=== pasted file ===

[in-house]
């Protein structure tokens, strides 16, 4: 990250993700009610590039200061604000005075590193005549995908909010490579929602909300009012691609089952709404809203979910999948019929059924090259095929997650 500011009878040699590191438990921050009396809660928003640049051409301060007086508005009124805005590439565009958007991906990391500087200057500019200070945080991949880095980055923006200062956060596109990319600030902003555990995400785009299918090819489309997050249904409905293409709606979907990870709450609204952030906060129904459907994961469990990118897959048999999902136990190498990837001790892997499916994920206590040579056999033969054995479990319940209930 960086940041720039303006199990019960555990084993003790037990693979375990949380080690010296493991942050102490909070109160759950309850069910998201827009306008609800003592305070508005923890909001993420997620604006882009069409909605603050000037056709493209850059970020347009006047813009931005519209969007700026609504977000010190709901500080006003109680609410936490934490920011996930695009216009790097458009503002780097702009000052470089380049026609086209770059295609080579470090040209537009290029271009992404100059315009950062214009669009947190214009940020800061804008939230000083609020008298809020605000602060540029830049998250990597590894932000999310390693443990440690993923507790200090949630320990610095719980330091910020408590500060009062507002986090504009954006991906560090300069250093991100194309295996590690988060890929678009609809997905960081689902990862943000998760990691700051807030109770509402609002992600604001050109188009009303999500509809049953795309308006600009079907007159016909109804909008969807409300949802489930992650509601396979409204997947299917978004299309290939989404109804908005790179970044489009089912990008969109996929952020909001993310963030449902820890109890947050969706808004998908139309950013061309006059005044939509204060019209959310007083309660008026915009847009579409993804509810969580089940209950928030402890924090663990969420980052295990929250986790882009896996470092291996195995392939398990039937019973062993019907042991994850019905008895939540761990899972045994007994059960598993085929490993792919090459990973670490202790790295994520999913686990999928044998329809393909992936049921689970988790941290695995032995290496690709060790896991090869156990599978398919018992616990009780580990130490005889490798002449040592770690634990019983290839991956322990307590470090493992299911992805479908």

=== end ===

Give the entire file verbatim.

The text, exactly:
[in-house]
């Protein structure tokens, strides 16, 4: 990250993700009610590039200061604000005075590193005549995908909010490579929602909300009012691609089952709404809203979910999948019929059924090259095929997650 500011009878040699590191438990921050009396809660928003640049051409301060007086508005009124805005590439565009958007991906990391500087200057500019200070945080991949880095980055923006200062956060596109990319600030902003555990995400785009299918090819489309997050249904409905293409709606979907990870709450609204952030906060129904459907994961469990990118897959048999999902136990190498990837001790892997499916994920206590040579056999033969054995479990319940209930 960086940041720039303006199990019960555990084993003790037990693979375990949380080690010296493991942050102490909070109160759950309850069910998201827009306008609800003592305070508005923890909001993420997620604006882009069409909605603050000037056709493209850059970020347009006047813009931005519209969007700026609504977000010190709901500080006003109680609410936490934490920011996930695009216009790097458009503002780097702009000052470089380049026609086209770059295609080579470090040209537009290029271009992404100059315009950062214009669009947190214009940020800061804008939230000083609020008298809020605000602060540029830049998250990597590894932000999310390693443990440690993923507790200090949630320990610095719980330091910020408590500060009062507002986090504009954006991906560090300069250093991100194309295996590690988060890929678009609809997905960081689902990862943000998760990691700051807030109770509402609002992600604001050109188009009303999500509809049953795309308006600009079907007159016909109804909008969807409300949802489930992650509601396979409204997947299917978004299309290939989404109804908005790179970044489009089912990008969109996929952020909001993310963030449902820890109890947050969706808004998908139309950013061309006059005044939509204060019209959310007083309660008026915009847009579409993804509810969580089940209950928030402890924090663990969420980052295990929250986790882009896996470092291996195995392939398990039937019973062993019907042991994850019905008895939540761990899972045994007994059960598993085929490993792919090459990973670490202790790295994520999913686990999928044998329809393909992936049921689970988790941290695995032995290496690709060790896991090869156990599978398919018992616990009780580990130490005889490798002449040592770690634990019983290839991956322990307590470090493992299911992805479908």